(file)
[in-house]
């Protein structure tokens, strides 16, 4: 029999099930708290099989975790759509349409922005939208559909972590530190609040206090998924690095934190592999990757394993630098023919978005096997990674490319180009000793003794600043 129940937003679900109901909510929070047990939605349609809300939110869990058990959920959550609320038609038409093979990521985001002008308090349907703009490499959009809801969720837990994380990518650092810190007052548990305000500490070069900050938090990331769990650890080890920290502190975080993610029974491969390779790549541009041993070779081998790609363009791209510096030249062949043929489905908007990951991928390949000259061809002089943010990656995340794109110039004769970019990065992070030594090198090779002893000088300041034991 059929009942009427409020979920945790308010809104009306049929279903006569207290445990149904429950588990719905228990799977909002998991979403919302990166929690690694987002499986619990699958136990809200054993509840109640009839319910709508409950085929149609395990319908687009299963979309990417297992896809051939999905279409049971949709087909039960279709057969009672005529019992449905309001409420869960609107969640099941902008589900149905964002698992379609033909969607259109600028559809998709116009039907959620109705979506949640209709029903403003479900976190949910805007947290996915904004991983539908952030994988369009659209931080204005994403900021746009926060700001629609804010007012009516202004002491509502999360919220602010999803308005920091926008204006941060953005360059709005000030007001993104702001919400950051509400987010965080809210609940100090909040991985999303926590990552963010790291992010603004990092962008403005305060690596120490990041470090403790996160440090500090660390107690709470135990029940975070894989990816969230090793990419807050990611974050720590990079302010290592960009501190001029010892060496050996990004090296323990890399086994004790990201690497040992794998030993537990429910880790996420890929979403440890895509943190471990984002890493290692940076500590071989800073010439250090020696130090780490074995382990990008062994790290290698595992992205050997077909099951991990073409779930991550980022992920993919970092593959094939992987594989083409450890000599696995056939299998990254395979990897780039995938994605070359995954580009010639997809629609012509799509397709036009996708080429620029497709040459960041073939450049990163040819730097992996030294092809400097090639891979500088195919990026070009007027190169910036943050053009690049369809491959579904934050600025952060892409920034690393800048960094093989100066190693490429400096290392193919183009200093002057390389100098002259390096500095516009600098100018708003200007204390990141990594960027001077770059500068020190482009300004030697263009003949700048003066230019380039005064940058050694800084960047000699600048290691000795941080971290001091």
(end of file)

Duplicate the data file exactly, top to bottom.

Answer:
[in-house]
């Protein structure tokens, strides 16, 4: 029999099930708290099989975790759509349409922005939208559909972590530190609040206090998924690095934190592999990757394993630098023919978005096997990674490319180009000793003794600043 129940937003679900109901909510929070047990939605349609809300939110869990058990959920959550609320038609038409093979990521985001002008308090349907703009490499959009809801969720837990994380990518650092810190007052548990305000500490070069900050938090990331769990650890080890920290502190975080993610029974491969390779790549541009041993070779081998790609363009791209510096030249062949043929489905908007990951991928390949000259061809002089943010990656995340794109110039004769970019990065992070030594090198090779002893000088300041034991 059929009942009427409020979920945790308010809104009306049929279903006569207290445990149904429950588990719905228990799977909002998991979403919302990166929690690694987002499986619990699958136990809200054993509840109640009839319910709508409950085929149609395990319908687009299963979309990417297992896809051939999905279409049971949709087909039960279709057969009672005529019992449905309001409420869960609107969640099941902008589900149905964002698992379609033909969607259109600028559809998709116009039907959620109705979506949640209709029903403003479900976190949910805007947290996915904004991983539908952030994988369009659209931080204005994403900021746009926060700001629609804010007012009516202004002491509502999360919220602010999803308005920091926008204006941060953005360059709005000030007001993104702001919400950051509400987010965080809210609940100090909040991985999303926590990552963010790291992010603004990092962008403005305060690596120490990041470090403790996160440090500090660390107690709470135990029940975070894989990816969230090793990419807050990611974050720590990079302010290592960009501190001029010892060496050996990004090296323990890399086994004790990201690497040992794998030993537990429910880790996420890929979403440890895509943190471990984002890493290692940076500590071989800073010439250090020696130090780490074995382990990008062994790290290698595992992205050997077909099951991990073409779930991550980022992920993919970092593959094939992987594989083409450890000599696995056939299998990254395979990897780039995938994605070359995954580009010639997809629609012509799509397709036009996708080429620029497709040459960041073939450049990163040819730097992996030294092809400097090639891979500088195919990026070009007027190169910036943050053009690049369809491959579904934050600025952060892409920034690393800048960094093989100066190693490429400096290392193919183009200093002057390389100098002259390096500095516009600098100018708003200007204390990141990594960027001077770059500068020190482009300004030697263009003949700048003066230019380039005064940058050694800084960047000699600048290691000795941080971290001091």